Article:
10. World’s largest landfill converted into NYC’s biggest solar plant
On November 25, New York City Mayor Michael Bloomberg announced that a 10 MW solar facility would be installed on Freshkills Park on Staten Island, once the world’s largest landfill. Sun Edison will install 35,000 panels covering 47 acres in the park. In the same move, the city announced that they will be expanding the park by 1,500 acres.
9. SolarCity’s securitization of solar systems
So this may seem technical and boring, but it’s actually hugely important for the solar industry. In November, SolarCity announced that they would be offering $54 million of securities backed by their solar installations with a 4.8% rate of return. This isn’t new, it already happens for home mortgages, life insurance and auto loans, but it’s the first time it has happened for solar, and other companies are expected to follow. It will benefit the industry by providing cheaper capital for solar developers so that they can continue to install systems to match exploding demand for solar.
8. Mosaic launches the first investment platform for people to invest directly in solar projects, sees $5 million invested
Mosaic released its first solar projects for investment in January of this year, all of which sold out in the first 24 hours. This is the first time a platform has enabled people to invest in solar projects and earn a return on their investments. Since then, over 2,500 people have invested over $5 million in solar projects through the platform. Using this momentum, they’ve teamed up with Actor Mark Ruffalo to run a campaign encouraging people to Put Solar On It in 2014. (Full disclosure: I also write for the Mosaic blog).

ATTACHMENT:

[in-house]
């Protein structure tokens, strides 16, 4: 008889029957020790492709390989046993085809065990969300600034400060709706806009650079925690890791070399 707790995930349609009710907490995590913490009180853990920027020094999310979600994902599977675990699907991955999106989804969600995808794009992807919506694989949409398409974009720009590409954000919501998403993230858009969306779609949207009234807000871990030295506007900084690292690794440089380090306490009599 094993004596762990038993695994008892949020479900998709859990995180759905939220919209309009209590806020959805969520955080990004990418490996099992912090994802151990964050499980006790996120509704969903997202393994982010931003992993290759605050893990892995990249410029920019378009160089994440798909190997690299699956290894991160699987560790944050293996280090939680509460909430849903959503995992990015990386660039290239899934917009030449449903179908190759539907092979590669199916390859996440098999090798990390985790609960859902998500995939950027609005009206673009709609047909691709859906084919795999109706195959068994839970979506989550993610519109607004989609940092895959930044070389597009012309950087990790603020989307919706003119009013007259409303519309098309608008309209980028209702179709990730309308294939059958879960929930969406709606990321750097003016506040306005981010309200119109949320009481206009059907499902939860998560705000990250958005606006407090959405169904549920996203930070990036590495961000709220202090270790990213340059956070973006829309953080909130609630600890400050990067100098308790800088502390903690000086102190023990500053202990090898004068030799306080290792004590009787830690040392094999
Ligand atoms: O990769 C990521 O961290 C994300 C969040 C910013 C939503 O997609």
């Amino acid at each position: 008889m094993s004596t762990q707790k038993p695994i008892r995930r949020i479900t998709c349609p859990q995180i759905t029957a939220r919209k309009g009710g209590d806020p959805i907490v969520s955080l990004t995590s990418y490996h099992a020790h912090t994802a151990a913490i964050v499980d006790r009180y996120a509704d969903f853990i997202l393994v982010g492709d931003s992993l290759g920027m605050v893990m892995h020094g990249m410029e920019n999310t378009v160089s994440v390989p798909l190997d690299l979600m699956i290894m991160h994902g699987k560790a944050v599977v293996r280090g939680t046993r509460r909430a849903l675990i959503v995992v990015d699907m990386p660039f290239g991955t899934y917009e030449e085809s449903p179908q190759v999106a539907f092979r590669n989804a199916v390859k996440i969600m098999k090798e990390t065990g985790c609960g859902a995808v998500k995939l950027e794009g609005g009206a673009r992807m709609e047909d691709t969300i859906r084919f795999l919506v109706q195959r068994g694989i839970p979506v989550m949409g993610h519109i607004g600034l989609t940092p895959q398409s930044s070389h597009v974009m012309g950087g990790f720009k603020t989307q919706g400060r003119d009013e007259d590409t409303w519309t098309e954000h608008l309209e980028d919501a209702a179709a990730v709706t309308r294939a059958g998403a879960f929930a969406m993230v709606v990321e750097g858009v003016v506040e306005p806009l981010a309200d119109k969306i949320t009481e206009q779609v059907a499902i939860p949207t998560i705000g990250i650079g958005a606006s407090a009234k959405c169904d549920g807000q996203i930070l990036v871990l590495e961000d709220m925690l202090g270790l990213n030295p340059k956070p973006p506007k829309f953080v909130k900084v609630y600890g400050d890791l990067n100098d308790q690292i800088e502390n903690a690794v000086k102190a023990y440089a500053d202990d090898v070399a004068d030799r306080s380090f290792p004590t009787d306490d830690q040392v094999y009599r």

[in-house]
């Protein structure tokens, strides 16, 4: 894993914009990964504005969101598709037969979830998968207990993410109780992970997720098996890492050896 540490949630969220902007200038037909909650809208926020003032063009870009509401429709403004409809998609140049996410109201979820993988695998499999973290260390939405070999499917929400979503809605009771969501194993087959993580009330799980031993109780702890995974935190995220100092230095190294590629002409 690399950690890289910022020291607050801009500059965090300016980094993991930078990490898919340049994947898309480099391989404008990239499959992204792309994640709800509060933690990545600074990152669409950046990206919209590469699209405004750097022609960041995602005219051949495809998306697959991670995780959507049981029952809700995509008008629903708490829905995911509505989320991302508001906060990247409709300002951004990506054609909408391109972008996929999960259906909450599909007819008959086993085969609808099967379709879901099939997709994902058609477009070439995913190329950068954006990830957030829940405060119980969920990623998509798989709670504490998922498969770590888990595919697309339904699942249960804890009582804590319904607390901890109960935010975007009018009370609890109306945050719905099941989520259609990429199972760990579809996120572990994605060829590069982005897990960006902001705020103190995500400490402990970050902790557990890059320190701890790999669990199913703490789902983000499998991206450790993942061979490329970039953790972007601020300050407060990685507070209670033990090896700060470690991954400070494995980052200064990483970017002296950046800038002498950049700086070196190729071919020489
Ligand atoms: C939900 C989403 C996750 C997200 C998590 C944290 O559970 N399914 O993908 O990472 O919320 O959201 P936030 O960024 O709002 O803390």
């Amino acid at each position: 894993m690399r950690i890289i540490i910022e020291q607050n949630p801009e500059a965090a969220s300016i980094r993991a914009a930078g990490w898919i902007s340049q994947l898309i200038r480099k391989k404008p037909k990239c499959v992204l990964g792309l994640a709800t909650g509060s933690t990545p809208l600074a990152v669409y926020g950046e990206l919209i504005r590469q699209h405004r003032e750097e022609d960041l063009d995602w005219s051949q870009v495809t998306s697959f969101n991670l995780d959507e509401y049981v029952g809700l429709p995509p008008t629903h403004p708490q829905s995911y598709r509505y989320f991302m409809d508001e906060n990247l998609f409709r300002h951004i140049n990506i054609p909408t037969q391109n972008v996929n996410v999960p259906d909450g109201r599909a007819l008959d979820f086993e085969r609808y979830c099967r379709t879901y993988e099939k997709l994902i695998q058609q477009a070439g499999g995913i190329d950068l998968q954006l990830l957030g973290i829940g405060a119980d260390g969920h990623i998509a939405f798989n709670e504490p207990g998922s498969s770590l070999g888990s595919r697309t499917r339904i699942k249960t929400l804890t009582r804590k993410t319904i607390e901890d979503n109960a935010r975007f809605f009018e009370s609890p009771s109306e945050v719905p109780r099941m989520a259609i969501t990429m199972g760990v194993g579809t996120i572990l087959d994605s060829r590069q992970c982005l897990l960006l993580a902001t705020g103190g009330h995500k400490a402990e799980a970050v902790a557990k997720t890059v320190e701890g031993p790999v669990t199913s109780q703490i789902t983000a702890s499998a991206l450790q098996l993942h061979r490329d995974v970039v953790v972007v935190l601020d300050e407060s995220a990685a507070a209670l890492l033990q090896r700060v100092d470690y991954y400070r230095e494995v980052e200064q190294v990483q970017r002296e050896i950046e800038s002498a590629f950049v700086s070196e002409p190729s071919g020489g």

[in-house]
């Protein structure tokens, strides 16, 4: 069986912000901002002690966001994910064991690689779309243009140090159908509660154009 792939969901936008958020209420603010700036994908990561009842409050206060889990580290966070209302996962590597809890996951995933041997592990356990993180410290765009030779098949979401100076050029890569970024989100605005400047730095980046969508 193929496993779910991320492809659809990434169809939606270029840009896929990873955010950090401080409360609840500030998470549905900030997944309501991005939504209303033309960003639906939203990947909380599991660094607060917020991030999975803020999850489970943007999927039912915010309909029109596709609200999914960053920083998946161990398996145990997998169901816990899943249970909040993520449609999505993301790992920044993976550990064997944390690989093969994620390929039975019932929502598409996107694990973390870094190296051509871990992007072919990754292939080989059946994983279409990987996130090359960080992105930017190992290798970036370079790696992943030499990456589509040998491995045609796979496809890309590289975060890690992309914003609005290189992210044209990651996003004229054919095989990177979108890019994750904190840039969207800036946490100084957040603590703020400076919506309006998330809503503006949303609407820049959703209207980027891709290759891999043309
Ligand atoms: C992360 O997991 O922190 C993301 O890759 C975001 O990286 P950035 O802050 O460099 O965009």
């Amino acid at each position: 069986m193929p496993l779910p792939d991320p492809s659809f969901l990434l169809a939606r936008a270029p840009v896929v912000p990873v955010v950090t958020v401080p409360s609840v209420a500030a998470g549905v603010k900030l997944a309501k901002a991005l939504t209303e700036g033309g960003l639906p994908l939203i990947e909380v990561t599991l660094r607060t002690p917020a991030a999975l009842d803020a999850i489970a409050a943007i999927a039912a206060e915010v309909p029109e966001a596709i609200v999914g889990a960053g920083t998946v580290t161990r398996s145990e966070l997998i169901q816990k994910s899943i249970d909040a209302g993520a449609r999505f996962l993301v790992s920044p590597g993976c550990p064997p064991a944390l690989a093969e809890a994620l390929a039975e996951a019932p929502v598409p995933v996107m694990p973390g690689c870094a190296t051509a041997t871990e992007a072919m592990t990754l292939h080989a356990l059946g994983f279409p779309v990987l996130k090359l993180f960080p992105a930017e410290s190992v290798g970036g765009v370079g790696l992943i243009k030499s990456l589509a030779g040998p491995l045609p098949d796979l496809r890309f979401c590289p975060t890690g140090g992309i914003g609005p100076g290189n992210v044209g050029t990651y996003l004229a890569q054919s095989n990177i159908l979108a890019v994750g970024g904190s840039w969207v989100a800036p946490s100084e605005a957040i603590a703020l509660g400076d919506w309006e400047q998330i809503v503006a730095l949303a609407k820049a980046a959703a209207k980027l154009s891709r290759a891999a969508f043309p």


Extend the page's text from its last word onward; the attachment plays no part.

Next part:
7. Green Tea Coalition / TUSK
Some unlikely groups formed this year in support of solar energy. In Georgia, Green Tea Coalition, an alliance that includes members of the Sierra Club, Occupy Atlanta, NAACP, and the Atlanta Tea Party Patriots. The Green Tea Coalition is fighting back against a campaign run by the Koch Brothers’ funded American’s For Prosperity, which is pushing to block renewables in the state of Georgia. The Tea Party activists in the green tea coalition don’t see any contradiction between the free market and renewables, in fact they believe renewables are a way to break up the energy monopoly, increase choice and energy security, and protect the environment. TUSK (Tell Utilities Solar Won’t Be Killed), led by Barry Goldwater Jr., is a group in Arizona with a similar philosophy, that helped fight utilities trying to charge a heavy fee on customers with solar panels.
6. Walmart reaches a solar generating capacity (89 MW) that is more than the combined capacities of 38 states
While Wal-Mart may be shadowed in controversy for an array of issues, they do shine on clean energy. Numerous large corporations including Ikea, Costco, Google and Apple have all made strides to invest and install clean energy, saving them money and improving their images as environmentally friendly companies. Wal-Mart is the leading corporation in the country that is putting solar on it, with 89 MW of installed solar capacity, enough to power 22,250 homes. The perspective granting fact that has everyone buzzing about the retail goliath is that their solar capacity now exceeds that of 38 states combined.